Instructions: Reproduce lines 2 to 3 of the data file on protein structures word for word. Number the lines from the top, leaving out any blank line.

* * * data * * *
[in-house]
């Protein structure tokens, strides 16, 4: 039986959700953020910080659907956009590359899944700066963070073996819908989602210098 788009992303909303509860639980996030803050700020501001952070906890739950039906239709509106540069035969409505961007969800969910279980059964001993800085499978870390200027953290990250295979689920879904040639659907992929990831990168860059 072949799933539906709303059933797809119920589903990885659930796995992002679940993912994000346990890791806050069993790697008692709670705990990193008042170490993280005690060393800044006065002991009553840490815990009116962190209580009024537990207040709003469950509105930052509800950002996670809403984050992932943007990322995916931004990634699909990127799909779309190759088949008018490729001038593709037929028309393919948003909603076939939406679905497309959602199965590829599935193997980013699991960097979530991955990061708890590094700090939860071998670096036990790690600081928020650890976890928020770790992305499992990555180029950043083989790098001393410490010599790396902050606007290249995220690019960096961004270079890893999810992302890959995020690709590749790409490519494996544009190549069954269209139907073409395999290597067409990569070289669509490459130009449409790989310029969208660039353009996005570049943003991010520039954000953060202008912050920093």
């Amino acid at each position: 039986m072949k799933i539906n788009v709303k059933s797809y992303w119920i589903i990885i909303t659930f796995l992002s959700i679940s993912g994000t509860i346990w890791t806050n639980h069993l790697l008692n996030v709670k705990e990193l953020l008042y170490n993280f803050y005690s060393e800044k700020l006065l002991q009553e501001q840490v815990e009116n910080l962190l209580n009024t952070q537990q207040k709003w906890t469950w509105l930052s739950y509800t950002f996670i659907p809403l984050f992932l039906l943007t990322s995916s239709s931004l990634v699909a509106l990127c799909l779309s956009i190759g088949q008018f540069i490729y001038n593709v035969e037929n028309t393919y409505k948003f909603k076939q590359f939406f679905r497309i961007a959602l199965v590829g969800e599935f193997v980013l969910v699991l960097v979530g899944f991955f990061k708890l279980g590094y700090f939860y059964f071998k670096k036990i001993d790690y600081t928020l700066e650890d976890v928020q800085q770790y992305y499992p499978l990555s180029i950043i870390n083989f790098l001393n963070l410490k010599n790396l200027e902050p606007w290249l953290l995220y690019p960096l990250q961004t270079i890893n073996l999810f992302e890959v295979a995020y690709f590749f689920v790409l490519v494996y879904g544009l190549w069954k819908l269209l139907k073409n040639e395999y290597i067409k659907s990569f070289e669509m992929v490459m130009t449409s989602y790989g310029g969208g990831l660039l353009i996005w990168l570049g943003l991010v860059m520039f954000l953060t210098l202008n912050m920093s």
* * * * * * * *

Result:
């Protein structure tokens, strides 16, 4: 039986959700953020910080659907956009590359899944700066963070073996819908989602210098 788009992303909303509860639980996030803050700020501001952070906890739950039906239709509106540069035969409505961007969800969910279980059964001993800085499978870390200027953290990250295979689920879904040639659907992929990831990168860059 072949799933539906709303059933797809119920589903990885659930796995992002679940993912994000346990890791806050069993790697008692709670705990990193008042170490993280005690060393800044006065002991009553840490815990009116962190209580009024537990207040709003469950509105930052509800950002996670809403984050992932943007990322995916931004990634699909990127799909779309190759088949008018490729001038593709037929028309393919948003909603076939939406679905497309959602199965590829599935193997980013699991960097979530991955990061708890590094700090939860071998670096036990790690600081928020650890976890928020770790992305499992990555180029950043083989790098001393410490010599790396902050606007290249995220690019960096961004270079890893999810992302890959995020690709590749790409490519494996544009190549069954269209139907073409395999290597067409990569070289669509490459130009449409790989310029969208660039353009996005570049943003991010520039954000953060202008912050920093």
């Amino acid at each position: 039986m072949k799933i539906n788009v709303k059933s797809y992303w119920i589903i990885i909303t659930f796995l992002s959700i679940s993912g994000t509860i346990w890791t806050n639980h069993l790697l008692n996030v709670k705990e990193l953020l008042y170490n993280f803050y005690s060393e800044k700020l006065l002991q009553e501001q840490v815990e009116n910080l962190l209580n009024t952070q537990q207040k709003w906890t469950w509105l930052s739950y509800t950002f996670i659907p809403l984050f992932l039906l943007t990322s995916s239709s931004l990634v699909a509106l990127c799909l779309s956009i190759g088949q008018f540069i490729y001038n593709v035969e037929n028309t393919y409505k948003f909603k076939q590359f939406f679905r497309i961007a959602l199965v590829g969800e599935f193997v980013l969910v699991l960097v979530g899944f991955f990061k708890l279980g590094y700090f939860y059964f071998k670096k036990i001993d790690y600081t928020l700066e650890d976890v928020q800085q770790y992305y499992p499978l990555s180029i950043i870390n083989f790098l001393n963070l410490k010599n790396l200027e902050p606007w290249l953290l995220y690019p960096l990250q961004t270079i890893n073996l999810f992302e890959v295979a995020y690709f590749f689920v790409l490519v494996y879904g544009l190549w069954k819908l269209l139907k073409n040639e395999y290597i067409k659907s990569f070289e669509m992929v490459m130009t449409s989602y790989g310029g969208g990831l660039l353009i996005w990168l570049g943003l991010v860059m520039f954000l953060t210098l202008n912050m920093s």